The next iteration of Samsung's (OTC:SSNLF) flagship phablet, the Galaxy Note 4, will come in two varieties. The first is the typical successor -- as one might imagine, Samsung has boosted the Note's internal specs, improved its camera, and constructed its frame out of new materials.
However, the second -- the Galaxy Note Edge-- is something quite different: the first smartphone with a display that curves.
Reactions to Samsung's Edge have been mixed -- a gimmick, some have said, nothing more. While that may ultimately prove to be the case, it's also possible that Samsung has stumbled on to the next great hardware innovation, one that it will need to stay ahead of Apple (NASDAQ:AAPL).
The Note 4 vs the Note Edge
In terms of specs, there's not much of a difference between Samsung's new Notes -- they both feature the same processor, memory, and camera. Instead, the difference centers on the phone's display: The screen on the Note Edge curves around the right side, creating a separate, second display that gives the Note Edge its name.
Like a second computer monitor, the Note Edge's side panel works independently of the primary display, able to showcase information even when the phone's screen is dimmed. Samsung has said the Note Edge's side panel will be customizable and open to third party app developers, allowing for a contextual experience. When Samsung's camera app is in use, for example, the side panel hosts the shutter button, allowing the main display to focus entirely on the image being captured.
Ultimately, the success of the Note Edge could depend more on third party developers than Samsung itself -- if developers take advantage of Samsung's unique hardware to offer a superior experience, users may be drawn to Samsung's new phone. If they don't, the lack of content could render the innovation useless.
Samsung's investment in OLED could pay off
Customers that purchase the Note Edge might find the feature useful, but Samsung as a company could benefit the most. The South Korean tech giant has long been a proponent of OLED display technology, and has invested billions in it over the years. Samsung uses OLED for everything from its Galaxy mobile devices to its high-end, flat screen TVs.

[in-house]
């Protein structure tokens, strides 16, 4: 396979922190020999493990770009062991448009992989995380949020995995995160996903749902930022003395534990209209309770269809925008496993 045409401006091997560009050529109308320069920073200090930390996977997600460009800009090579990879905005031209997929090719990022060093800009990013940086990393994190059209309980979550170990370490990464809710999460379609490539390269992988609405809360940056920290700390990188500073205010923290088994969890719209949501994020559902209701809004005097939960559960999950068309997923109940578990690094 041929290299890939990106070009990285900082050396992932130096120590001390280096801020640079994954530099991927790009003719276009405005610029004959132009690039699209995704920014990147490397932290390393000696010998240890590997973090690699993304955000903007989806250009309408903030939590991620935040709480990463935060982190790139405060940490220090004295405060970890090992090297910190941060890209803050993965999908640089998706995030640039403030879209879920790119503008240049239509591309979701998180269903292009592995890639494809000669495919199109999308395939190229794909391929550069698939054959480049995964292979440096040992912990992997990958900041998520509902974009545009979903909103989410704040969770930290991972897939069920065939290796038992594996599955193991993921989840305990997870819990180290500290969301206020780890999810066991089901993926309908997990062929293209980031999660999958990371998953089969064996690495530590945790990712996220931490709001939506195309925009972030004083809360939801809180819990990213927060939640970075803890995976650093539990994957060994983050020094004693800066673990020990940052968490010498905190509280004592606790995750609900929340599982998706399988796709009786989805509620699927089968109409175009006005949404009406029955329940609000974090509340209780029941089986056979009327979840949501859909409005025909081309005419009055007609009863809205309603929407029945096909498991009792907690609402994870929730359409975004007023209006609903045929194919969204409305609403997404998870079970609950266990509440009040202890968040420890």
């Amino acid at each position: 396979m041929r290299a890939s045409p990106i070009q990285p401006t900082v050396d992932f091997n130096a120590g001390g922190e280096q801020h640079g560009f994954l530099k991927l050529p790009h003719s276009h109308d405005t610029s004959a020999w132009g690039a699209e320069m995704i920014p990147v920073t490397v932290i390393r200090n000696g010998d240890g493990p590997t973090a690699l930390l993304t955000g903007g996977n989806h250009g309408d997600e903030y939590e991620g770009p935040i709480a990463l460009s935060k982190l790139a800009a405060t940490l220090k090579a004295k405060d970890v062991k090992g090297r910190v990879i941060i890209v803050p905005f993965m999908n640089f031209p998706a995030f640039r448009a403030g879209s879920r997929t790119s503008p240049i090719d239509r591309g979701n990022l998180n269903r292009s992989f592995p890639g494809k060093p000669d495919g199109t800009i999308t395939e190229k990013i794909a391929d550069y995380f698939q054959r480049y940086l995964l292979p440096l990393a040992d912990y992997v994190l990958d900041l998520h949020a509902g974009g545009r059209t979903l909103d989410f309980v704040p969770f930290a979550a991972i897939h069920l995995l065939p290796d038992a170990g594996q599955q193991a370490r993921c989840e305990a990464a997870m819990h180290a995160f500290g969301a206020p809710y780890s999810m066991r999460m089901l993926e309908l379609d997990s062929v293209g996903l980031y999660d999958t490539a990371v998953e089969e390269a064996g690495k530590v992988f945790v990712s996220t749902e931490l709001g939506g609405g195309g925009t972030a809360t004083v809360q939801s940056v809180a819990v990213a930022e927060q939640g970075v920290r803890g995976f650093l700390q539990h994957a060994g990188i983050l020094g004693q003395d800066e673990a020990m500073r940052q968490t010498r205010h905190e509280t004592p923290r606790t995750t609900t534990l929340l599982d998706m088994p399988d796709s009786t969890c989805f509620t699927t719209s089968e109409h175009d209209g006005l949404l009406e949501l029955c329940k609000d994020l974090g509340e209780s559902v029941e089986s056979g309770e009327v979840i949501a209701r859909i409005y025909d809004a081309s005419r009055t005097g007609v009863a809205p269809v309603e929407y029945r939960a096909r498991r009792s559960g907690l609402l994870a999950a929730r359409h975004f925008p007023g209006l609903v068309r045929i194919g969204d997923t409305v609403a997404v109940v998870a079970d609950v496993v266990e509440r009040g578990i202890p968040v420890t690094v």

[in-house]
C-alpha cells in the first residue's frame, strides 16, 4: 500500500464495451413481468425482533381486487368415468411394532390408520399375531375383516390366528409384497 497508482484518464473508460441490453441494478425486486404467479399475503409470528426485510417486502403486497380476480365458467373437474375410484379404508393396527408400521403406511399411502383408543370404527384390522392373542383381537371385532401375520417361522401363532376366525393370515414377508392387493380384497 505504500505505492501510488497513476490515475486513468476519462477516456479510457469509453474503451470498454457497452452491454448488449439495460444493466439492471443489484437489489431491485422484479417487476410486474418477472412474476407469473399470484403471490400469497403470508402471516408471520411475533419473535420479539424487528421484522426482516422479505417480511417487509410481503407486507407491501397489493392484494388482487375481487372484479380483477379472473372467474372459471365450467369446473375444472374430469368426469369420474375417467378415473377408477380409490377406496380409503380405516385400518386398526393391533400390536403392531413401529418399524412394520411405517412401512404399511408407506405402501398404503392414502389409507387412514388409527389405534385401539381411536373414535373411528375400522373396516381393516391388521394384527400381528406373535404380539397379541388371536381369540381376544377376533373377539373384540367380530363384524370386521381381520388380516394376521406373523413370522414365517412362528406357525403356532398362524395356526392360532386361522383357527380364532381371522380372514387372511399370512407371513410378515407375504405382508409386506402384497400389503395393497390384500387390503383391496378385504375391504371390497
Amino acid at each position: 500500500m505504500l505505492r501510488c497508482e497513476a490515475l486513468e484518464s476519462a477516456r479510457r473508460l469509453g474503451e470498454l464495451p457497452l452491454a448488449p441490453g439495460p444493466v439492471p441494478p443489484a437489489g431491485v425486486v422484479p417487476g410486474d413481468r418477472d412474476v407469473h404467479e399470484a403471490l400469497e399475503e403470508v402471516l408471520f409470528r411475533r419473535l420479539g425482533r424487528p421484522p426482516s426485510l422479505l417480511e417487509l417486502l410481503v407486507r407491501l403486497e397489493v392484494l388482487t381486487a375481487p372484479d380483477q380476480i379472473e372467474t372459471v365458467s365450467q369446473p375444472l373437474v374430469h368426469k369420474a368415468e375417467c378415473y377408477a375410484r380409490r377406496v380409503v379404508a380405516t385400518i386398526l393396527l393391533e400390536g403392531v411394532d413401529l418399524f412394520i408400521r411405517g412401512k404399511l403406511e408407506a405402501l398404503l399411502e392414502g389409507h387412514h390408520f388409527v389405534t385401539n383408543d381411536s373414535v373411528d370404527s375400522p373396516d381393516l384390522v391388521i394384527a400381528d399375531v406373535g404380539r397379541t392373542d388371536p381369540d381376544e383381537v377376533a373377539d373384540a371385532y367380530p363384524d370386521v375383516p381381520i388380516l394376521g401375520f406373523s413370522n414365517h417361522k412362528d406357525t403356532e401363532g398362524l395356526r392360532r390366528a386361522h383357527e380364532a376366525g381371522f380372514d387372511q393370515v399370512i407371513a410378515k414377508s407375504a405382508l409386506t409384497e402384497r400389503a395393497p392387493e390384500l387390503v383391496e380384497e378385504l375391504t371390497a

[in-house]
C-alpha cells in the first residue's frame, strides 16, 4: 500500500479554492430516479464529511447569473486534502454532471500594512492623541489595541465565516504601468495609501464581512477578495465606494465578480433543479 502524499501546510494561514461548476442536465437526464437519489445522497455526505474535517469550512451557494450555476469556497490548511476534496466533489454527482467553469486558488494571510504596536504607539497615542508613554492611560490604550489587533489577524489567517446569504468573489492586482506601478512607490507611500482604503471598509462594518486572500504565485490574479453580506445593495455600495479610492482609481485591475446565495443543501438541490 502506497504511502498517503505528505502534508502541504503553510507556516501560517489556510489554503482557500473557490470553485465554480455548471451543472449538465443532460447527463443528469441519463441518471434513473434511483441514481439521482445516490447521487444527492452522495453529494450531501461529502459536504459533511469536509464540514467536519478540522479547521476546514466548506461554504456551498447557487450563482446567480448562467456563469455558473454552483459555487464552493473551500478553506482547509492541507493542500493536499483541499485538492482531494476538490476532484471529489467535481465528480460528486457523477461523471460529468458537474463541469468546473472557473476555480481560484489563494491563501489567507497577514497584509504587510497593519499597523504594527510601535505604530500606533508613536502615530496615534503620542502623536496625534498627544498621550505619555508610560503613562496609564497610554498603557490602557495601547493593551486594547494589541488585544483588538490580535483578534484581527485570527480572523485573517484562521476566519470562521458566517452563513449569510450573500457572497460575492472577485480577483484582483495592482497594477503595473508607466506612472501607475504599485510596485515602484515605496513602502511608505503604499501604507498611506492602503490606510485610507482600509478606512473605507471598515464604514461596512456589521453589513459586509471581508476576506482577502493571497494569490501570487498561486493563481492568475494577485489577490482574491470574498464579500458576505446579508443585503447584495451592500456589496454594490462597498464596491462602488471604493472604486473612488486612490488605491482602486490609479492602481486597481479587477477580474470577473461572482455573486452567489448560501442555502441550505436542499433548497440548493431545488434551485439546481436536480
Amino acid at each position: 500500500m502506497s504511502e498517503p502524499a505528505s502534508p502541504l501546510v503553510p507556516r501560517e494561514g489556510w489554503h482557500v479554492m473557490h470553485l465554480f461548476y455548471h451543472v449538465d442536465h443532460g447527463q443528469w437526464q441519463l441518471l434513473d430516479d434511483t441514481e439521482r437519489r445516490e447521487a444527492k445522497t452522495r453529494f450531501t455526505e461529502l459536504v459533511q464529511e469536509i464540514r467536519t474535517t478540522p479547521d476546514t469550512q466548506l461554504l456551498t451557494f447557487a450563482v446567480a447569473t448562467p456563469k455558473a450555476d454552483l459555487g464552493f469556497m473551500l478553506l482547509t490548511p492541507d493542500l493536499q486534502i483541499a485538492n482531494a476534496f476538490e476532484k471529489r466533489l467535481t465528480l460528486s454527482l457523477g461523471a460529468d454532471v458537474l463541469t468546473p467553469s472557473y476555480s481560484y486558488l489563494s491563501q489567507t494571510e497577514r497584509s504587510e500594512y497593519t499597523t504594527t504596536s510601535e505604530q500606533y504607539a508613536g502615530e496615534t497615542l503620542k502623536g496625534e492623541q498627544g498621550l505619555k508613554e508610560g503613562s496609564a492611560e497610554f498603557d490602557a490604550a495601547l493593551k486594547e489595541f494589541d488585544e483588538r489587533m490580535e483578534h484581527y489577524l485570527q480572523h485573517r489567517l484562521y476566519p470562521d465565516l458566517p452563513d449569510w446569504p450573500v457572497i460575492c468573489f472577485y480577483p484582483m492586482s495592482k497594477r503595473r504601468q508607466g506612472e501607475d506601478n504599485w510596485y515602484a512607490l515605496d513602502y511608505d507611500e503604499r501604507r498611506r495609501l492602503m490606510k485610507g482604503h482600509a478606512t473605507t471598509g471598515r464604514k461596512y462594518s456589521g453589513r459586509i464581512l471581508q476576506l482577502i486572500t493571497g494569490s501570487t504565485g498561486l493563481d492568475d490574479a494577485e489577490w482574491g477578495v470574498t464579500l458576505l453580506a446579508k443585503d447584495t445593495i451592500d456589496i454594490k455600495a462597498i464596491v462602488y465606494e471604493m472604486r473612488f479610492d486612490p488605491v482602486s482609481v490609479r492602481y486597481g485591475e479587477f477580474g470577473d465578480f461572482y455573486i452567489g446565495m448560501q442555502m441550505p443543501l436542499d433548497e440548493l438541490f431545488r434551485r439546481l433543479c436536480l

In contrast, rival Apple uses LCD panels for its iPhone and iPad screens, with Apple's CEO Tim Cook going so far as to openly criticize the quality of OLED displays. To be fair, OLED certainly has it drawbacks, but the technology has one big advantage over LCD: It's more flexible. LCD can be bent, in theory, but it's much more difficult to do so. If Samsung's Galaxy Note Edge catches on, its investment in OLED could certainly pay off.
Samsung's rival LG has also been a major proponent of OLED, and if the Note Edge gains traction, its hard to imagine Samsung's phone remaining peerless for too long. Still, like the original Note in 2011, Samsung -- at least for now -- has a phone that its rivals cannot match.
The original Note offers a potent counterexample to any who would write off Samsung's Edge as gimmick. When it was initially unveiled, the 5.3-inch (tame by today's standards) Note was popularly dismissed as an oversized prop. But obviously, the concept caught on, establishing a new standard that, three years later, Apple was forced to follow.
Can Samsung stay ahead of Apple?
With Apple finally releasing a pair of larger iPhones, many analysts have openly wondered if the days of Samsung's mobile dominance are nearing their end. Intuitively, it makes sense -- if customers chose Samsung's Galaxies primarily because they were larger, they may be inclined to buy Apple's new iPhones instead.
Samsung may need to continue innovating, hardware wise, to retain its customers. With the Note Edge it has done that, though only time will tell if Samsung's new offering is the next must-have feature or a useless gimmick.